Lib Dem party president Tim Farron has caused something of a storm within the party by co-signing a letter in his capacity as Vice Chair of the ‘Christians in Parliament’ group urging the Advertising Standards Authority to withdraw their ruling “that the Healing On The Streets ministry in Bath are no longer able to claim, in their advertising, that God can heal people from medical conditions.” The controversy is easy to understand, as it pits two tenets of liberalism against each other: free speech and rational scepticism.
Personally, I am very happy to defend Tim Farron’s stance. Here’s three reasons why:
First, and most important, Tim has the absolute right to stand up for his deeply-held beliefs. He is a committed Christian, and believes in the healing power of prayer, a belief shared with millions of others who have a religious faith. Whether you agree with Tim or not is irrelevant to the right to express his views, regardless of the position he holds as party president. The advert itself does not advocate relying solely on faith, does not suggest those who are ill should not seek medical help: in their response to the ASA, Healing on the Streets noted that all ‘volunteers underwent detailed training before taking part in their activities,including instruction that everyone who received prayer must be given a letter which included the statements “if you are on medication STAY on it. Under NO circumstances should you stop doing anything a medical professional or counsellor has advised.”‘
You cannot prove or disprove faith
Faith, by its very nature, cannot be proven or disproven. The ASA has ruled that the claim ‘God can heal’ is incapable of scientific justification, which is an understandable position for a neutral regulator to adopt. But there is an important relativist point to be made here, which I can make even if the ASA cannot — there is simply no comparison between (for example) a cosmetics company’s claims and those of a faith-based organisation. If L’Oreal claims it’s wrinkle-creams are scientifically proven to work, I as a consumer want to know if that statement can be justified: the credibility of its product rests solely on the basis of whether it can assure me of smoother skin. Religious faith is a beliefs-system: ‘consumers’ will choose to believe (or not) on wholly different, and personal, criteria.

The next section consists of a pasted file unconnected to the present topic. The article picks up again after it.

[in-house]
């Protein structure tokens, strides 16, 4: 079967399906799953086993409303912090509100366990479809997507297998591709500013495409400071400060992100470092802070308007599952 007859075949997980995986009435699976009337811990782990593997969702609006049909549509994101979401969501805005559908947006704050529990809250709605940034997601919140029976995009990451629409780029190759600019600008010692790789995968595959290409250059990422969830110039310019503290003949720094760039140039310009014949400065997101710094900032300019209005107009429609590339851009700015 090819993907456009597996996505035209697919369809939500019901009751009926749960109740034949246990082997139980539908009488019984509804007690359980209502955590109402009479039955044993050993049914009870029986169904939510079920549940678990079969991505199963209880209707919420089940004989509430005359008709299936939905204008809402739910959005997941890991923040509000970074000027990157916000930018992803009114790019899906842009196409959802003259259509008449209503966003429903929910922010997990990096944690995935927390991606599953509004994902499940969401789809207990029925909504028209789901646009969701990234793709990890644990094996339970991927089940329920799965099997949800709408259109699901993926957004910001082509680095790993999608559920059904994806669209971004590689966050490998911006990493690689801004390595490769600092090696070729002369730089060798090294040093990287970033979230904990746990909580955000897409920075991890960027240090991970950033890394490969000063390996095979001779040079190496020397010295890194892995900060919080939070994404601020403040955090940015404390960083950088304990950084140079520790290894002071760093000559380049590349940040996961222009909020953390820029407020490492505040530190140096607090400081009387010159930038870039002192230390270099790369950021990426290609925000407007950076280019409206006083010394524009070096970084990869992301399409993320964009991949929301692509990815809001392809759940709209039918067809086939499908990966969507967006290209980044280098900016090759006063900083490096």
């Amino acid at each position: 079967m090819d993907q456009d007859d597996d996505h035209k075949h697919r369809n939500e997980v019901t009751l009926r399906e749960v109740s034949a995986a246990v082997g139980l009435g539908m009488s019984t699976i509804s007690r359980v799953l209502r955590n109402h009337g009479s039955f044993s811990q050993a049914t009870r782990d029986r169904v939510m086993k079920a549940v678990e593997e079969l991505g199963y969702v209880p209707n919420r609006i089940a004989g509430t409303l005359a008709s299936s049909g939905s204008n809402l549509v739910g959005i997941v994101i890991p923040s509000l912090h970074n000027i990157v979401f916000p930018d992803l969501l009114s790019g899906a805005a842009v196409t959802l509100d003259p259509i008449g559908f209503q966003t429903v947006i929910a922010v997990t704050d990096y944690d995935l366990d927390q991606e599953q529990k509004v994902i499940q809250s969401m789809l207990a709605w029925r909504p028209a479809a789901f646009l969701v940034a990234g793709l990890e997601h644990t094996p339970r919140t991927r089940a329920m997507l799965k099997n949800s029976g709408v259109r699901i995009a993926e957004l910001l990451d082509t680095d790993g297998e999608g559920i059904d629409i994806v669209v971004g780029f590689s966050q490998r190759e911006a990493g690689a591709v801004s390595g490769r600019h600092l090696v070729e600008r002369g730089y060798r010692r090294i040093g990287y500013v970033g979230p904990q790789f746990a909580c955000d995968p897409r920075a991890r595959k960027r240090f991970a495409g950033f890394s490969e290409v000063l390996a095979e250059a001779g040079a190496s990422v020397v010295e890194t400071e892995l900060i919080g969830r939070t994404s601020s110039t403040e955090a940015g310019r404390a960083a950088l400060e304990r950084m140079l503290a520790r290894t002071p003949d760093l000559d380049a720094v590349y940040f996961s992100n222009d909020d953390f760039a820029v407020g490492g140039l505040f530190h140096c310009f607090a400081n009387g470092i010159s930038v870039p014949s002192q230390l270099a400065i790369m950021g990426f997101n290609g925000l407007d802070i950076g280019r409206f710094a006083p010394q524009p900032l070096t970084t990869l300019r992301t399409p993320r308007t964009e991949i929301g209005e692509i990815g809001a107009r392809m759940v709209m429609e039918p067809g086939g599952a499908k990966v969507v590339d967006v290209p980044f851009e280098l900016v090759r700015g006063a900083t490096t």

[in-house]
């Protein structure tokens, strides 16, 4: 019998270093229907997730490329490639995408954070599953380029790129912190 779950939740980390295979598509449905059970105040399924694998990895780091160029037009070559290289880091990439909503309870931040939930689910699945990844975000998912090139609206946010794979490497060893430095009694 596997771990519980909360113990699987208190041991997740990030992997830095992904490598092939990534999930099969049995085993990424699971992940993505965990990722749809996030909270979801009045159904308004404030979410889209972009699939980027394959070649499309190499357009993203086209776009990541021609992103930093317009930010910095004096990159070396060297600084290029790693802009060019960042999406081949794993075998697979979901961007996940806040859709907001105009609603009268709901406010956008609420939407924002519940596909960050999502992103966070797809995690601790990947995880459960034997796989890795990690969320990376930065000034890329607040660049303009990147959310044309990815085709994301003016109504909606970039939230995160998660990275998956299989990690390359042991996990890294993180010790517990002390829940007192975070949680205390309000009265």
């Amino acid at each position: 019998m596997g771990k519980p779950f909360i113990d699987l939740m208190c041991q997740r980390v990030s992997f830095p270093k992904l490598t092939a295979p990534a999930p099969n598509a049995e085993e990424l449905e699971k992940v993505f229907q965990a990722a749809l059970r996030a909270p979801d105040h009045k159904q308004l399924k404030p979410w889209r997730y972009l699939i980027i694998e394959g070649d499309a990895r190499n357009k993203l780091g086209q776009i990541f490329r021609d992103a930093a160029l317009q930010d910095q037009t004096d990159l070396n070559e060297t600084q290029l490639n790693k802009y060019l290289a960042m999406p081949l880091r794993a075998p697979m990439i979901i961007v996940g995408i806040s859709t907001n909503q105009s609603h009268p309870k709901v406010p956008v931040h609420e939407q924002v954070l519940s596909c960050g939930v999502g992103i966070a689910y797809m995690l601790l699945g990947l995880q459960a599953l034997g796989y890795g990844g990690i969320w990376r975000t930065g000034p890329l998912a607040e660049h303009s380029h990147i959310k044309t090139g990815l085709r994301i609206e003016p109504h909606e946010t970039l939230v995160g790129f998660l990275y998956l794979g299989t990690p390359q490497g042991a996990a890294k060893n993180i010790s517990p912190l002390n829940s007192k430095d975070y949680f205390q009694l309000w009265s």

The ASA exists to ensure consumers are not misled by dodgy claims, especially pseudo-scientific ones which cause the public to spend money on products that over-claim their effect (or may even have a harmful effect). Preventing harm to the public is the right and proper duty of regulation. But I would argue no harm to the individual will be caused by the Bath ministry’s claim that ‘God can heal’. And I trust in the individual to make their own choice where they place their trust and faith. This comment by Stuart Wheatcroft on the Vote Clegg, Get Clegg webpage sums it up very well:
The key question is not whether something is true but whether broadcasting it causes harm to others. As part of that, we need to consider how an individual might reasonably react. In matters of faith, people are well aware that views are contested, which distinguishes this from, say, pharmaceutical advertising. Thus, it is reasonable to expect them to display a greater amount of awareness of the issues, and thus an advert which states “prayer can heal” can be expected to be understood in its proper context as a claim, not as an empirically determined fact. We can’t completely eliminate the risk that any comment will lead someone to do something stupid, but in the interests of free speech we have to draw the line somewhere, and in this case the greater level of awareness allows us to be less strict in the way we formulate the law.
PS: many thanks for the vigorous debate in the comments! I’ve posted a postscript responding to the thread at my blog here: A P.S. to my defence of Tim Farron (and in support of freedom)